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How to can/preserve fresh tomatoes into sauce in TWO HOURS!

Step 1: Purchase 20# to 40# of Organic Tomatoes

I purchased 20# of organic Early Girl tomatoes at the Farmer's Market. I figure if you're going to bother canning/preserving your own tomatoes you might as well use the best available--heirloom or combinations are fine.

Step 2: Wash Them in the Sink

This is easy...stop up the sink, dump the tomatoes in and fill with water--remember these are organic so I'm really only trying to get off the dust/dirt...no pesticides ;)

Step 3: Cut Tomatoes Up, Readying for Pan and Oven

I cut mine into quarters...if you're using larger tomatoes, you could cut them into 6ths or 8ths...try to make them reasonably even in size so they cook uniformly.

I have large restaurant style pans [type used in kitchens and by caterers...about 12"x20"x4" deep]; if you don't have these, you can use 9 x 13 pans used for cakes/brownies...just adjust how many you'll need. I usually buy 30# of tomatoes and that will fill 2 of mine; 20# filled 1 pan 4" deep and 1 pan 2" deep.

Add 6-10 cloves of garlic, peeled and just smashed/crushed...no need to chop, plus good amount of sea salt and fresh ground pepper (1 Tbsp. salt, 2 tsp. pepper) and 2 Tbsp. sugar...yes, sugar...all Italian cooks add sugar to their sauces!

Cook in 350 degree oven for 1-2 hours until all tomatoes are soft...there will be a lot of juice...don't worry

Step 4: Grind/Process the Tomatoes

I use a Passatutto Tomato Press (made in Italy) that I bought several years ago at William Sonoma's; I just saw a knock-off at Cost Plus--they're about $25 and worth EVERY CENT. I tried to process tomatoes one year without it and the whole process took all day for the same amount of tomatoes...I cannot emphasize the need for this one piece of equipment, even if you only use it once a year ;)

I usually wait until the tomatoes are completely cooled, but this year I was in a hurry to get this done, so I processed when still relatively warm--no worries, you spoon the tomatoes into the top and crank the handle and your hands are never really in danger of getting burned--of course do take precautions if you're working with children!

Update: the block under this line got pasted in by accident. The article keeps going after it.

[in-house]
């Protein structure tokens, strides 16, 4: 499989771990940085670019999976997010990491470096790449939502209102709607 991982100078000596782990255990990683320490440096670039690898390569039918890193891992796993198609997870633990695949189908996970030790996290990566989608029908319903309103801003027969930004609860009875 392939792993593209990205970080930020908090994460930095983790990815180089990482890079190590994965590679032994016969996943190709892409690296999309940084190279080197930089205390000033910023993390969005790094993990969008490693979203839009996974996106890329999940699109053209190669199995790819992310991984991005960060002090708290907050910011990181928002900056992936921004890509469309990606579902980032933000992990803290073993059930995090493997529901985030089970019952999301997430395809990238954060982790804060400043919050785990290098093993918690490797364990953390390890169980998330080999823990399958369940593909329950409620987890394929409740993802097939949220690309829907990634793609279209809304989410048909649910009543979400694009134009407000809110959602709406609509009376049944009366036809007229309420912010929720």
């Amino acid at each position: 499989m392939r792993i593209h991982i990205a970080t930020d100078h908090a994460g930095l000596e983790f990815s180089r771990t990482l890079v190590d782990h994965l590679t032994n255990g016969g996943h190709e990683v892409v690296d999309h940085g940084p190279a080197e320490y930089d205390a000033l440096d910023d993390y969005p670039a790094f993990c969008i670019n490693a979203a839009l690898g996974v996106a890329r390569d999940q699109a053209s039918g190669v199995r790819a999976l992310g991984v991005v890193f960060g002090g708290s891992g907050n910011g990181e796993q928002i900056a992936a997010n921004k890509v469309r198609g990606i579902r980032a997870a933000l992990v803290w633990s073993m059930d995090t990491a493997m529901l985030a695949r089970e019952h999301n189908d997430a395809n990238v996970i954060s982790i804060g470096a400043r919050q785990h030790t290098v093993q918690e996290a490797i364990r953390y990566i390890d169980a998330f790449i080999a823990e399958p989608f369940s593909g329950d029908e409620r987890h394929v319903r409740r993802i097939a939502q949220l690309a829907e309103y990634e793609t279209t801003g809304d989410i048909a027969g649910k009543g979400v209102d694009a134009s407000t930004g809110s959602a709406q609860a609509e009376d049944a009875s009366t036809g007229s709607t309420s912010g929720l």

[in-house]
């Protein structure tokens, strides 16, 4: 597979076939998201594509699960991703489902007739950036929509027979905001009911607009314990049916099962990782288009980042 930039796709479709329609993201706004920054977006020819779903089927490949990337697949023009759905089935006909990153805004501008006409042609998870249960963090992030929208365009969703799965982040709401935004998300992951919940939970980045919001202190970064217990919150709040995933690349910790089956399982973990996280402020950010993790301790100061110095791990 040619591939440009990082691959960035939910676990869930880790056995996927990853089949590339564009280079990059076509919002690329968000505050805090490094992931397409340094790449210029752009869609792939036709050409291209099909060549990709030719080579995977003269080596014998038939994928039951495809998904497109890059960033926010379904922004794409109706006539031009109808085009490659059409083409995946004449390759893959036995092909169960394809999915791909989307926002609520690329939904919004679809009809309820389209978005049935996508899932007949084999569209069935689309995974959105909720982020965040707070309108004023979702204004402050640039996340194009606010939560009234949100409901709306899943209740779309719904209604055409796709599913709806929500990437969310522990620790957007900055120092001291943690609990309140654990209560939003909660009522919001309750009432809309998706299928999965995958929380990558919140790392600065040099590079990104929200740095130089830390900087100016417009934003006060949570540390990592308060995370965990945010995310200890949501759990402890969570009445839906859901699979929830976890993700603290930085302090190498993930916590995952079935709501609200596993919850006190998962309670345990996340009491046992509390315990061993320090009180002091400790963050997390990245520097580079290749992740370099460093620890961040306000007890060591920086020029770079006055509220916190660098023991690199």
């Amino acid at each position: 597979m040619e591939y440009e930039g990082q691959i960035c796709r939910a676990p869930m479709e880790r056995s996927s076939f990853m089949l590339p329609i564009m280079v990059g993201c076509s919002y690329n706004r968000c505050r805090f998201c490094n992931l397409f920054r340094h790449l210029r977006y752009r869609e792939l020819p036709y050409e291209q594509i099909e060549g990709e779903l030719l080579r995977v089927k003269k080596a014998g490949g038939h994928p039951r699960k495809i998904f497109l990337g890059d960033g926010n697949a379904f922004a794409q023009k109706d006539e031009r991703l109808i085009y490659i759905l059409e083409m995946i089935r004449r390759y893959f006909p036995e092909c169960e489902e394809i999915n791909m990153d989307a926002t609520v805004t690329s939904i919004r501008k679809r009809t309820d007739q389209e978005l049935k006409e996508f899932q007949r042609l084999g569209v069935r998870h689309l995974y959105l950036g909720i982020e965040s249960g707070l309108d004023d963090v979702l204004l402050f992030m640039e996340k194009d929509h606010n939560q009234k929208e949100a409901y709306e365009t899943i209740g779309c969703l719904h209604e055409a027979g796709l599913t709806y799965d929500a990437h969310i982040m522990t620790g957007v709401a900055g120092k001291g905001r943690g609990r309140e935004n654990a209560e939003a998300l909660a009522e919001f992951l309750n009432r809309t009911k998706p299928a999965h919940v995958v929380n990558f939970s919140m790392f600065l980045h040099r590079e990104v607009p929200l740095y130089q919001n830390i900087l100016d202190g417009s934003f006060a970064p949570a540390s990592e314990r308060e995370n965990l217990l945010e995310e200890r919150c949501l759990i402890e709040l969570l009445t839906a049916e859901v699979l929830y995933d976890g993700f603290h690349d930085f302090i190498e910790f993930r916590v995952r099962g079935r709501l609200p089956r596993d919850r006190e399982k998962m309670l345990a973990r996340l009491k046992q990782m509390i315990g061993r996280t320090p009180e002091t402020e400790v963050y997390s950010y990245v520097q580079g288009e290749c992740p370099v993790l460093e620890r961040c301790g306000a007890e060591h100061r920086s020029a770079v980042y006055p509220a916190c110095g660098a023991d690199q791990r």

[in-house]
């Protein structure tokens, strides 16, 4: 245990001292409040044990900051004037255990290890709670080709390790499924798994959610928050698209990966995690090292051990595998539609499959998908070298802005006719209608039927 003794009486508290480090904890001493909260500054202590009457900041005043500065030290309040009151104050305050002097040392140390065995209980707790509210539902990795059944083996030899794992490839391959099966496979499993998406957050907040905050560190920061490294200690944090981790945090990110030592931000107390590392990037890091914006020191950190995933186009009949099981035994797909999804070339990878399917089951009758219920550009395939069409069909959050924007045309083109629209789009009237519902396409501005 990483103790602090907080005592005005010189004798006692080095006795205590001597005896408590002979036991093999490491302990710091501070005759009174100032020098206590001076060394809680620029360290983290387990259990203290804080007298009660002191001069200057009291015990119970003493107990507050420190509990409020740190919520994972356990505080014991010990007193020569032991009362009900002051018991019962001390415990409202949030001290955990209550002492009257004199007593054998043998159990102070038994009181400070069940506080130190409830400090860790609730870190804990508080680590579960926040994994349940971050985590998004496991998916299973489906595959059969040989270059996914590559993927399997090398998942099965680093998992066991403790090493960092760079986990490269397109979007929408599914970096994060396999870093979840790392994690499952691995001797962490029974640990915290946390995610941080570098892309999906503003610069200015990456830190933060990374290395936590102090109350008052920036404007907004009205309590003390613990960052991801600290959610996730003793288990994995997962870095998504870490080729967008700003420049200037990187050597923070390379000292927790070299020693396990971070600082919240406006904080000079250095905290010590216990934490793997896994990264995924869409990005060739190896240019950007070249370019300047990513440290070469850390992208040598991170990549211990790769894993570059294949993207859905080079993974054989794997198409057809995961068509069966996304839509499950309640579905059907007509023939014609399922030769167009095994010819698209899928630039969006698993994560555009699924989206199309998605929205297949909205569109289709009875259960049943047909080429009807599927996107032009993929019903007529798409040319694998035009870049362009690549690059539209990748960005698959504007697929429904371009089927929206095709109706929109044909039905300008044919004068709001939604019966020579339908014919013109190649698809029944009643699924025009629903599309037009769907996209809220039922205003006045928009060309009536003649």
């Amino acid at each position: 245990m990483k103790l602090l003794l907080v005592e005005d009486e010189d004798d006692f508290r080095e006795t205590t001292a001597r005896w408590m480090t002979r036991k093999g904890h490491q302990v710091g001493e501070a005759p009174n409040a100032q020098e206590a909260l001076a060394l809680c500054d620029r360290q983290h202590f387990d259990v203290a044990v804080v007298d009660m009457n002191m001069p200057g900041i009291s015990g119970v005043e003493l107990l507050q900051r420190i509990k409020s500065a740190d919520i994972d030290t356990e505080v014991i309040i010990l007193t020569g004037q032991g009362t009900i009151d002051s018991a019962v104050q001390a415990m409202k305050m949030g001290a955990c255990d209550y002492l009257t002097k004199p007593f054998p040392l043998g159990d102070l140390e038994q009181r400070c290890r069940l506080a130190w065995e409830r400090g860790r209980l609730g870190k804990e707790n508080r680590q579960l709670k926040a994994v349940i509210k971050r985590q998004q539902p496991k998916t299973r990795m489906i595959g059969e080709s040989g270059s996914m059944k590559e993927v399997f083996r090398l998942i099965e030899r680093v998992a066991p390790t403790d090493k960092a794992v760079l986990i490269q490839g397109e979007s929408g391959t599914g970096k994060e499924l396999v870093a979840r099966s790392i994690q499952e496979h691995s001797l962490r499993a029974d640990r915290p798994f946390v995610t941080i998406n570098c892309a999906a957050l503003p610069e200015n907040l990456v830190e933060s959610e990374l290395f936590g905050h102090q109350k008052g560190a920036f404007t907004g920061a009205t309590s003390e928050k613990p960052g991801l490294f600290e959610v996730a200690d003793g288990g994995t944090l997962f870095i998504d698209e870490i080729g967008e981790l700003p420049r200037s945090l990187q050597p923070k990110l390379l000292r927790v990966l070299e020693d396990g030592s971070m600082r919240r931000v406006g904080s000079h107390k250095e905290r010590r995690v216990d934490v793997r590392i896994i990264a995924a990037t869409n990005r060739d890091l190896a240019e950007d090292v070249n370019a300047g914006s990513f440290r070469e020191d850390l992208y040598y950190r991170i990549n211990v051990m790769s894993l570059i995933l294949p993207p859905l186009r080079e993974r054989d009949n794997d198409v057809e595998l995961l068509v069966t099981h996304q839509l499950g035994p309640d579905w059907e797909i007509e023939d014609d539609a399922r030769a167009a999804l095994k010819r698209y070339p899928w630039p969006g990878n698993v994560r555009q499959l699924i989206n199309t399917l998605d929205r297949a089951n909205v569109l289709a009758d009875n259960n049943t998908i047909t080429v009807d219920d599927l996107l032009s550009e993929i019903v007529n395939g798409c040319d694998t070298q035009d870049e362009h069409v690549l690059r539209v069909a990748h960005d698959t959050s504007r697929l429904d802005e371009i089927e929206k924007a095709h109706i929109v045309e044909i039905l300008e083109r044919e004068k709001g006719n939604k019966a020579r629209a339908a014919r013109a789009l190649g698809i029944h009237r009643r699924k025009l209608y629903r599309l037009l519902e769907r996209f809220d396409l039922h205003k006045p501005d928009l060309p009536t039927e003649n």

I use two tupperware containers to catch, on one side, the peels, seeds, etc. and on the other side all the juicy goodness of the tomato--this is what you're after!!

I collect everything into a large 10 quart pot (like a pasta cooking pot) as I process. I send the "discard" pile of seeds and tomatoes through the press TWICE to get every little bit out.

Step 5: Voila! You Have 10 Qts. of Tomato Sauce

Really, it's that simple. I processed, from start to finish 20# of tomatoes in about 2 hours total...about 1/2 hour to clean and cut them up; 1-2 hours "passive" time while they cooked; another 1/2 hour to process and about 15 minutes to place in 3 cup plastic zip-log bags ready for the freezer*

*last year I processed into canning jars and where they look nice and are also easy to preserve this way, it adds at least another hour to the whole process since you have to clean the jars, process in a hot water bath, etc., etc.

Step 6: And the Finished Product!

Now I'll have 10-12, 3 cup plastic bags worth of tomato sauce ready to add to any recipe calling for tomato sauce, to make my own pasta sauce, etc....ALL with organic, delicious tomatoes from the farmer's market. You might ask why not use your own homegrown...we EAT all of those fresh as fast as we can ;)

actually...tomato sauce is made differently...this is definitely sauce even if eventuslly frozen.
<p>Nice instructable. Thanks for sharing. </p>

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